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Singer 7-33


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#1 marcos89

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Posted 22 June 2012 - 04:33 PM

So i have this Singer 7-33 in my sights and i would like to get some feed back from people who have used it.As im considering on buying it. what thickness capabilities does it have, pros and cons..anything you would like to share will help greatly.

thank you!!

#2 busted

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Posted 22 June 2012 - 04:47 PM

This machine has only 9/16" under the pressure foot with alternating feed. It does not work well for leather stuff. You should aim at a different machine


So i have this Singer 7-33 in my sights and i would like to get some feed back from people who have used it.As im considering on buying it. what thickness capabilities does it have, pros and cons..anything you would like to share will help greatly.

thank you!!



#3 marcos89

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Posted 22 June 2012 - 05:34 PM

This machine has only 9/16" under the pressure foot with alternating feed. It does not work well for leather stuff. You should aim at a different machine




even if its one of those old ooold machines? im fairly new to sewing machines and im not sure what i should get. im looking to make holsters, wallets, belts horse tack and hopefully move up to saddles. i want something that is a little versatile but like i said im faily new to sewing machines.

#4 Wizcrafts

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Posted 22 June 2012 - 05:53 PM

Look into a Cowboy, Cobra or Techsew 441 clone. They are capable of sewing over 3/4 inch, with very heavy thread and are fully supported by our dealers who set them up and sell them.
Posted IMHO, by Wiz

#5 marcos89

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Posted 22 June 2012 - 07:01 PM

Look into a Cowboy, Cobra or Techsew 441 clone. They are capable of sewing over 3/4 inch, with very heavy thread and are fully supported by our dealers who set them up and sell them.


will they be able to sew light material as well?? or do i just need two different machines?

#6 Wizcrafts

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Posted 23 June 2012 - 12:24 AM

will they be able to sew light material as well?? or do i just need two different machines?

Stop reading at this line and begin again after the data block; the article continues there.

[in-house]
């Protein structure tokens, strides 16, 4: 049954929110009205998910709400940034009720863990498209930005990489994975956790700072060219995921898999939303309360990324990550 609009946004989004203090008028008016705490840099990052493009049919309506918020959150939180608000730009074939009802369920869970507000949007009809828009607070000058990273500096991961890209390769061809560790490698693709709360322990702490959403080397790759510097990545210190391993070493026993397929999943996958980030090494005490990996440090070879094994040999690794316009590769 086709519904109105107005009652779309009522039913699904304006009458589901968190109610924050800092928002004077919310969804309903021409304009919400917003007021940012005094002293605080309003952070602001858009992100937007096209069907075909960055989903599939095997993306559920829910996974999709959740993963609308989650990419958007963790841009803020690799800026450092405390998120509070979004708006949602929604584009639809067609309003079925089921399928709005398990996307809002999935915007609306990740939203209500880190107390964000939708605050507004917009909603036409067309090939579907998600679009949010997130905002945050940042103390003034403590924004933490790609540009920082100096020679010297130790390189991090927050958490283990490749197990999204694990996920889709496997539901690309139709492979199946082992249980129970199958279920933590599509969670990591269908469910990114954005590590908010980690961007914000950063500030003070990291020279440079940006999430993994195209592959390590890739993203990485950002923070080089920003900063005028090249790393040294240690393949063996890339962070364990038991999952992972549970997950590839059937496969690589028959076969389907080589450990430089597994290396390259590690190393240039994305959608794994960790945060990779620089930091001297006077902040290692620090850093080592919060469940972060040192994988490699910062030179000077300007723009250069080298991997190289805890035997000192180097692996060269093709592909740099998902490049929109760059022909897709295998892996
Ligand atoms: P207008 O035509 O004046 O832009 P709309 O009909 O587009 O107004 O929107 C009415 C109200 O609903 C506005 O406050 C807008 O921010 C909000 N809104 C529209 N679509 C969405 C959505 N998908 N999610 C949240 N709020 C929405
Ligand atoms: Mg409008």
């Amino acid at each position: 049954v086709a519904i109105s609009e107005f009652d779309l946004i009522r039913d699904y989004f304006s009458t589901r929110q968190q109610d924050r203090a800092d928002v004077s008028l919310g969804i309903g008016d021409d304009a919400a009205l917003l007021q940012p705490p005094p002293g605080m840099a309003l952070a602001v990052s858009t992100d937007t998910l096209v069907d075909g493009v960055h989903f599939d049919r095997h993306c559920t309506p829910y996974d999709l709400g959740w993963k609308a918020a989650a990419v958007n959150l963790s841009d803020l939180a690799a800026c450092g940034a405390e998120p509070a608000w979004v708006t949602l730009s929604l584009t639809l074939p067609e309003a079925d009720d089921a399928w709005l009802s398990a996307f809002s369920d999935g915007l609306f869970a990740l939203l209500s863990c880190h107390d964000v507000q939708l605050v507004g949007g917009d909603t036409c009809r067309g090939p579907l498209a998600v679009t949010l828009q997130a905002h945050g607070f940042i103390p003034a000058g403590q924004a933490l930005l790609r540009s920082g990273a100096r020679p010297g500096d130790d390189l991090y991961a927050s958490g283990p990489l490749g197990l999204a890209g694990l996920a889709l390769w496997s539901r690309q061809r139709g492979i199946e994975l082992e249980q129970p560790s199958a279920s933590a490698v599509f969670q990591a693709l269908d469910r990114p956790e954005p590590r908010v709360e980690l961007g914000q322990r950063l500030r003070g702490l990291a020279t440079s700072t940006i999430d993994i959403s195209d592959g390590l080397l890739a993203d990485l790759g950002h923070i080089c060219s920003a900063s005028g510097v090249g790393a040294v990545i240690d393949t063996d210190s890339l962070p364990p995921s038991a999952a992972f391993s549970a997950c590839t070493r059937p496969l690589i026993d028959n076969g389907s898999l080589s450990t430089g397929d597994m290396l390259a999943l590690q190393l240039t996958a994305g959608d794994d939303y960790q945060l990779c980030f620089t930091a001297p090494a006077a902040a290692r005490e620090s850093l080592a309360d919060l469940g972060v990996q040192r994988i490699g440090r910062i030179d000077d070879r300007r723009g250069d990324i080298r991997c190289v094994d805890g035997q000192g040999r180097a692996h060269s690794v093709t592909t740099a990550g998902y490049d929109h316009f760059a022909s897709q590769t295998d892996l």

Yes and yes. They will sew thin material, and small diameter needles are available, but a smaller machine will do a better job with #69 thread, into a few ounces of wallet leather. I use a Singer 31-15 for wallet interiors and hemming clothes (#69 thread). I have a walking foot machine for medium duty work, up to 3/8 inch or so (#138 thread) (jeans, belts, seat covers), then the big Cowboy and a Union Lockstitch for the really thick work, with very heavy thread (#277 and up). I also have a long arm big bobbin Singer patcher, which is invaluable for sewing in any direction, for applying patches, repairing shoes and boots and odd jobs.
Posted IMHO, by Wiz

#7 marcos89

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Posted 23 June 2012 - 12:55 AM

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Yes and yes. They will sew thin material, and small diameter needles are available, but a smaller machine will do a better job with #69 thread, into a few ounces of wallet leather. I use a Singer 31-15 for wallet interiors and hemming clothes (#69 thread). I have a walking foot machine for medium duty work, up to 3/8 inch or so (#138 thread) (jeans, belts, seat covers), then the big Cowboy and a Union Lockstitch for the really thick work, with very heavy thread (#277 and up). I also have a long arm big bobbin Singer patcher, which is invaluable for sewing in any direction, for applying patches, repairing shoes and boots and odd jobs.


But if you wer in my position, on a budget and knowing what you know now. What machine would you recommend that is versatile? Who wouldn't want to have 4 or 5 machines, but at the time the money ain't there.


#8 DoubleC

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Posted 23 June 2012 - 01:33 AM

Marcos, I use my Singer 15-91 for everything from silk up to 1/4 inch of leather, denim, etc. It can handle #69 thread and Bob at Toledo will tell you these are good machines to start out on while you save up for other machines. You're not going to saddles I assume, and I just sewed a guitar strap that was 7/8 oz veg tanned, foam, and 4/5 oz chrome tanned for backing. I couldn't even get the presser foot down completely. It just does what I want it to.